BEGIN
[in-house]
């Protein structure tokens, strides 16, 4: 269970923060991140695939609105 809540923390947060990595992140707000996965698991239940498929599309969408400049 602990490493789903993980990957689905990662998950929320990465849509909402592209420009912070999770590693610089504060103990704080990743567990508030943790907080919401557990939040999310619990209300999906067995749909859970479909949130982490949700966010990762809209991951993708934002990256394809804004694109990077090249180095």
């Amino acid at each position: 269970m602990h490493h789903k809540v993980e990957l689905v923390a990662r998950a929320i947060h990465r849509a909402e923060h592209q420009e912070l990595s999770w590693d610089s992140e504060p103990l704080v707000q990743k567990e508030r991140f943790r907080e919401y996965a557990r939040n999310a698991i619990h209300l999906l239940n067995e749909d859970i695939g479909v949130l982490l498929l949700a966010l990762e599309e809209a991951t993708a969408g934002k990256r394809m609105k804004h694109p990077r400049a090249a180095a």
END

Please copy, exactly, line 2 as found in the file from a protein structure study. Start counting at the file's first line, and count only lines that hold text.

């Protein structure tokens, strides 16, 4: 269970923060991140695939609105 809540923390947060990595992140707000996965698991239940498929599309969408400049 602990490493789903993980990957689905990662998950929320990465849509909402592209420009912070999770590693610089504060103990704080990743567990508030943790907080919401557990939040999310619990209300999906067995749909859970479909949130982490949700966010990762809209991951993708934002990256394809804004694109990077090249180095």